Delayed Job Start: When To Wait And When To Move On?
You’ve probably heard of layoff anxiety, but have you heard of hiring anxiety? This is what some new MBA hires at McKinsey and Bain are doubtless experiencing. According to the Wall Street Journal, they have just heard from their employers that some of their start dates (many of which have not been solidified) will be delayed until 2024. To lessen the pain, Bain is offering to pay new hires $40,000 to work for a nonprofit or $30,000 to learn a new language or participate in an educational program if the new hires delay their start date until April 2024.
It’s a stomach-churning moment for these young professionals who, unlike many older workers, never experienced job start delays (or even outright job rescinds) during the Great Recession of 2008. One thing, however, is clear: they face a difficult decision with several pros and cons.
Emory University marketing professor David Schweidel sympathizes. “On the one hand, students may appreciate having a little bit more flexibility after finishing up what can be an intense 1- or 2-year program. … But, given the current state of the economy, this is certainly going to create some anxiety… Right now, offers aren’t being withdrawn. But anyone that travels frequently is familiar with the 20-minute flight delay that ultimately becomes several hours or ends up being canceled. There are also students who will be eager to get to work because of financial obligations.”
Briefcase Coach’s Sarah Johnston asked her followers on LinkedIn how they would counsel these recent hires. While the majority of those who answered felt these recent hires should move on to a different job, unsurprisingly, she received a wide range of opinions. Let’s start with the disadvantages first.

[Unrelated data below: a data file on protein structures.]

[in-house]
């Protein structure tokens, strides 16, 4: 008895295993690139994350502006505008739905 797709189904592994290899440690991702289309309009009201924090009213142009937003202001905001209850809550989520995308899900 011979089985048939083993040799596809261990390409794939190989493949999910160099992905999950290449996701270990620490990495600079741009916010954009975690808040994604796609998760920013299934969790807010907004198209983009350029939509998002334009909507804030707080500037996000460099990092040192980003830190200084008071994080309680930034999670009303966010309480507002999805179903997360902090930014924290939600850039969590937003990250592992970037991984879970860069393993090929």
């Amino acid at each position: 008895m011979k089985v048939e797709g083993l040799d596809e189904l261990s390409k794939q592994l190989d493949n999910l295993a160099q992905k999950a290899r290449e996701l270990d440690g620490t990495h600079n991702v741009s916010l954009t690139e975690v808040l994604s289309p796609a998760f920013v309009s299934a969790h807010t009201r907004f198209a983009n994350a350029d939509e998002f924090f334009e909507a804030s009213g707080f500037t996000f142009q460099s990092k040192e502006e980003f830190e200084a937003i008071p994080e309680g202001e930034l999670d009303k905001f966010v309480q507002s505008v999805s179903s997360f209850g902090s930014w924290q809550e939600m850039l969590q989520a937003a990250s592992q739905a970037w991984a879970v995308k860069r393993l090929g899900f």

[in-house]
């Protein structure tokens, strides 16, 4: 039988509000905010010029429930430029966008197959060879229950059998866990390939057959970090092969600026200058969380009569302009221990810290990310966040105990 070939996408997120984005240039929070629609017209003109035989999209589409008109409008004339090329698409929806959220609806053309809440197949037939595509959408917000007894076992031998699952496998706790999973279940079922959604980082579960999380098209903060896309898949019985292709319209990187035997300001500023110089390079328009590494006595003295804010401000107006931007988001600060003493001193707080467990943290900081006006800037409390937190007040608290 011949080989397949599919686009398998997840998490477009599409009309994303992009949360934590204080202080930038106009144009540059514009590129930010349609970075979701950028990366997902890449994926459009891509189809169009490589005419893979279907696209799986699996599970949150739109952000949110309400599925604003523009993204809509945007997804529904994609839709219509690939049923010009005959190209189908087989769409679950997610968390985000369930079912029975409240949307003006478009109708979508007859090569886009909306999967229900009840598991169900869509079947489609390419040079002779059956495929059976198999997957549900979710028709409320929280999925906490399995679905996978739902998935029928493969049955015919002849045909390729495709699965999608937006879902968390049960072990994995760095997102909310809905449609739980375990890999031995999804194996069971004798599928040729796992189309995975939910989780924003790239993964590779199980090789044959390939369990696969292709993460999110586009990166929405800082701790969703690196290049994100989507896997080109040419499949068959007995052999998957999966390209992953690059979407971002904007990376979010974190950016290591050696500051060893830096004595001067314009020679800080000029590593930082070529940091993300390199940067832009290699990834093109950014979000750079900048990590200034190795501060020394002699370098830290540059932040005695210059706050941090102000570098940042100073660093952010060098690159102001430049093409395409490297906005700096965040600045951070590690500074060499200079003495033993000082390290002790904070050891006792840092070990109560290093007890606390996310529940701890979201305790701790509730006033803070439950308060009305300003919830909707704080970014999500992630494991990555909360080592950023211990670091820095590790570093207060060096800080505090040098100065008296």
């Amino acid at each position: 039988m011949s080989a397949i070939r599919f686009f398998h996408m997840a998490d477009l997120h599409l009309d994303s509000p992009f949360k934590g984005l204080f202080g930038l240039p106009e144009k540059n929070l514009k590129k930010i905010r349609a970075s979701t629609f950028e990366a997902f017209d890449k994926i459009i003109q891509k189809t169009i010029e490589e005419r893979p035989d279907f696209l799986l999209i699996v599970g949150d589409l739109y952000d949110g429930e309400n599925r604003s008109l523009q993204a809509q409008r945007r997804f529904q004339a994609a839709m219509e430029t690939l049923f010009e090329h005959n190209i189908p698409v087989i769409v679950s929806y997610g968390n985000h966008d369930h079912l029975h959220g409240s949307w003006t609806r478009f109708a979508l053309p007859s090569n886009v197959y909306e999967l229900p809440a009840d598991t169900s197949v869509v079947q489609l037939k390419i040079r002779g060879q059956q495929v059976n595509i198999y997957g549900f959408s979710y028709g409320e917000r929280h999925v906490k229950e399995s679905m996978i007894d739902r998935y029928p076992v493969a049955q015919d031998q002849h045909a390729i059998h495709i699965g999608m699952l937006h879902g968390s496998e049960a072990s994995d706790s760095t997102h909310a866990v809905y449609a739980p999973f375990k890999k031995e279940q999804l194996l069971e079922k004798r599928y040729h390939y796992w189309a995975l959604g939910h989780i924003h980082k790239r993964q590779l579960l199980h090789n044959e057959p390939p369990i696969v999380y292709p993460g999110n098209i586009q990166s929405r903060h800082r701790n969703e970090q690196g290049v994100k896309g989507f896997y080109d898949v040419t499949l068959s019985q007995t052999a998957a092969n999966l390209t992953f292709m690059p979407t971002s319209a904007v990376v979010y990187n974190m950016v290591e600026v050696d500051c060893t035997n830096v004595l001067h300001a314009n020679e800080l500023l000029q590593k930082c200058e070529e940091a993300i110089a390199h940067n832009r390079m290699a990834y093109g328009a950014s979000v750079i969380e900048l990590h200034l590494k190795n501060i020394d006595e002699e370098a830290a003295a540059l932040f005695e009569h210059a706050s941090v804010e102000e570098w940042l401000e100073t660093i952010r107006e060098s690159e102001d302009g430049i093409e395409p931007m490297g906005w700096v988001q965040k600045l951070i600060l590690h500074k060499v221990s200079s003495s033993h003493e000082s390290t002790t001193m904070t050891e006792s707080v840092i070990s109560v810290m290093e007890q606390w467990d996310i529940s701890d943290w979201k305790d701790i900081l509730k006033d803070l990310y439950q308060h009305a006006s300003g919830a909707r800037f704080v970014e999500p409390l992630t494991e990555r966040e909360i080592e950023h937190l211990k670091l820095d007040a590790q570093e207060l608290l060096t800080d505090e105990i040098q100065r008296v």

Cons: The Cost of Waiting for a Delayed Start Date
The drawbacks to new hires waiting for a delayed start date include the following:
1) They lose valuable time to launch their career.
2) There is no certainty as to whether the employer will delay the start date yet again, or even rescind the offer.
3) The job market may worsen during the time they are waiting.
Given these possibilities, it’s not surprising that many Briefcase Coach respondents exhorted soon-to-be graduates to prioritize their own interests.
Put Yourself First
The firms’ reported actions are “a great reminder to always, always, take care of yourself and your career,” said job search and career expert Hannah Morgan. “Be skeptical of company promises,” she advises. “Keep looking until you have another offer and weigh the pros and cons.”
Career coach Shelley Piedmont concurs. “Organizations will do what best makes sense for them, not what makes sense for you. Look out for #1…yourself. Keep looking. If it doesn’t suit McKinsey or Bain to fulfill their promise, they won’t and will think nothing of it. Remember all the people that had offers in tech organizations only to have them pulled, sometimes after people relocated.”
Beverly Smith, career search strategist, advises the new hires to look elsewhere, but also to see the positive side of the experience. “They are better for having gone through the interview process. They can use the experience to learn and grow. This obviously wasn’t the right opportunity at this time and [they should know] there is something better out there for them!”
The Importance of Context When Considering a Delayed Start Date
After receiving a delayed start date, new hires should also look for any information that sheds light on the state of their soon-to-be employer. For example, the same Wall Street Journal article reports that McKinsey is in the process of laying off as many as 2,000 workers. This news might just sway these new hires to keep looking for employment, perhaps even in a non-consulting industry.
Legal recruiter Wendy Schoen, MBA, JD, pointed out that any company in the midst of active layoffs “will have a harder time having their promises of delayed employment believed” by their recent hires. “It would be natural to question the validity of these promises of eventual, if delayed, employment,” she adds.
Pros: The Case For Waiting It Out
For those who can afford to wait it out, however, there are several compelling reasons to do so:
1) Fulfilling a lifelong dream. The new hires might have dreamed for years of working for a prestigious firm such as Bain or McKinsey. If this is a long-held goal, it just might be worth it to them to wait for a delayed start date.